The "person-centered approach" began in the 1940s with psychologist Carl Rogers. He is considered a pioneer in the field of modern psychology, especially because of his alignment with the psychological movement called humanism.
Humanism came about as a reaction to behaviorism, the earlier and still popular subfield of psychology in which it's believed that our behavior is determined by how we've been conditioned throughout life, based on what we've experienced in our environments. (Note: That's a very simplified explanation! For more info, feel free to check out behaviorism as a key word).
While there are a lot of true and powerful aspects of behaviorism, many academics, scholars, professionals, and philosophers have argued that it also devalues human life and choice-making. It has been distilled to the idea that people don't have free will. While behaviorism is frequently applied to helping animals with behavior, it has not quite encompassed the entirety of human experience.
This is where humanism was born. Rogers and others like him (like Maslow!) believed in the idea that all people deserved dignity and respect. When we are empowered to make the right decisions, it becomes easier and more possible for someone to choose the appropriate actions for a circumstance.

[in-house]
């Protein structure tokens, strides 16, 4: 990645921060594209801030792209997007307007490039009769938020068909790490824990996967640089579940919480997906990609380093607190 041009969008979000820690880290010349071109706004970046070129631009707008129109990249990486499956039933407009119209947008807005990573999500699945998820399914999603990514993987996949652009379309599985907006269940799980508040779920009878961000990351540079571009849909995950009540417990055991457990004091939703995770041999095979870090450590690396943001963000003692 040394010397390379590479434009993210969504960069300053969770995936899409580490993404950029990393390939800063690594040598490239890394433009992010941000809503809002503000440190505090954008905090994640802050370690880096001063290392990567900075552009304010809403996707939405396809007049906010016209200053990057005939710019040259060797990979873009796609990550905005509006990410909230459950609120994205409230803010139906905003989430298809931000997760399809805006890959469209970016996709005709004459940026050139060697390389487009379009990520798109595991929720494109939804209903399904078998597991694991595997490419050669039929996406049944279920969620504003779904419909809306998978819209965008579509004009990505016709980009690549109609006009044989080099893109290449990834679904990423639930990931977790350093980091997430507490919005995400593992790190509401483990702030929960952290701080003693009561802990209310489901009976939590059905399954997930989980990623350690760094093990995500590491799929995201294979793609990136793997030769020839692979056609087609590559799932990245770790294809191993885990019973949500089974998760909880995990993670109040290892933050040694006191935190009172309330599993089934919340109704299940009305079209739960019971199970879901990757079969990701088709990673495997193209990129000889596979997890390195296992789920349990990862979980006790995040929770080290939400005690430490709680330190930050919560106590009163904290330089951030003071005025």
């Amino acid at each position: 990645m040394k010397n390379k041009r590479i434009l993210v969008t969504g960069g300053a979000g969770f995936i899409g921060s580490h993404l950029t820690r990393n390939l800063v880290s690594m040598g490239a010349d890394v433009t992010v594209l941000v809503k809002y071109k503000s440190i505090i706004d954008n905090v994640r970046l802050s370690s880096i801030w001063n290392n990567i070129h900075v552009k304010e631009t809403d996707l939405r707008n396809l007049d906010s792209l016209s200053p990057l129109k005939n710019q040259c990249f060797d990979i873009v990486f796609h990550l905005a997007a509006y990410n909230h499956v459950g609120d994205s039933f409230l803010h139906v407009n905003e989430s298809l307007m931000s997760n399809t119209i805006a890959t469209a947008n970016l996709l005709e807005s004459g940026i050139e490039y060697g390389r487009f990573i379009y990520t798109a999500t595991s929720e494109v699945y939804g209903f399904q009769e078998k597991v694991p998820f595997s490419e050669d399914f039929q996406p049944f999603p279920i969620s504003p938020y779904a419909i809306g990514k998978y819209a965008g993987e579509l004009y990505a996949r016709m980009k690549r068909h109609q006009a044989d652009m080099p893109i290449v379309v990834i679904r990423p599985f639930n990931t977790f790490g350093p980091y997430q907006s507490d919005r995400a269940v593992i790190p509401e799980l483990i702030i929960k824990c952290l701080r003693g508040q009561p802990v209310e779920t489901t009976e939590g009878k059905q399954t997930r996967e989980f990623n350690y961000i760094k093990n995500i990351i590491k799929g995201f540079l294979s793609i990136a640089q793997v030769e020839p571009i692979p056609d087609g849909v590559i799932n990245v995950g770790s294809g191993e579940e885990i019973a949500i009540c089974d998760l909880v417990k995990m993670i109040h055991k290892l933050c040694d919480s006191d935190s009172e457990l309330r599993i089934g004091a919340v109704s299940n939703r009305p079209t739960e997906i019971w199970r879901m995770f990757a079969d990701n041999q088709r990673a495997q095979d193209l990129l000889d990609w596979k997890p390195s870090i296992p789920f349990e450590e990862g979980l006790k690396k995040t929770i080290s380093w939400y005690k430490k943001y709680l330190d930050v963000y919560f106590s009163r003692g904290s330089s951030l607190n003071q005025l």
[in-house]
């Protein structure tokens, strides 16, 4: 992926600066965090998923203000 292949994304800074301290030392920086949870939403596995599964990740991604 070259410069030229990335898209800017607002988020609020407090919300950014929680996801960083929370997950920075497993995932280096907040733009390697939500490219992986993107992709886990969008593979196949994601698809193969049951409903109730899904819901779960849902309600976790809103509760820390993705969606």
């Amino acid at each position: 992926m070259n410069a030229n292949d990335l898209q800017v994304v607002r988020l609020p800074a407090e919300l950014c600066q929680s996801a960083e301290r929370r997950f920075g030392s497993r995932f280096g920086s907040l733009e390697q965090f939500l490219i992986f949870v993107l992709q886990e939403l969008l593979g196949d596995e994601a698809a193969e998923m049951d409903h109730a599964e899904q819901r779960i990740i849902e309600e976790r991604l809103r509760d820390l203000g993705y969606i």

Notice how I didn't say it's about choosing the "perfect" actions?
We do the best we can with what we've got. This is why a person-centered approach is important in any business management as well. If an employee is treated like a tool, they resent their leadership; they don't just "work to work" because they are invested in their own lives and needs as well (and rightfully so - that's how a person survives both physically and psychologically). When their needs are met and they are invited to contribute in a manner which respects their dignity and basic human needs, we see enhanced contributions.
Of course, I often word lingo so that leaders who are reading this will see the benefit of treating employees well. However, there's also more to life than status and money; it feels good to know that you've also contributed to the lives of others. People deserve decent treatment because in the end, we're all equal.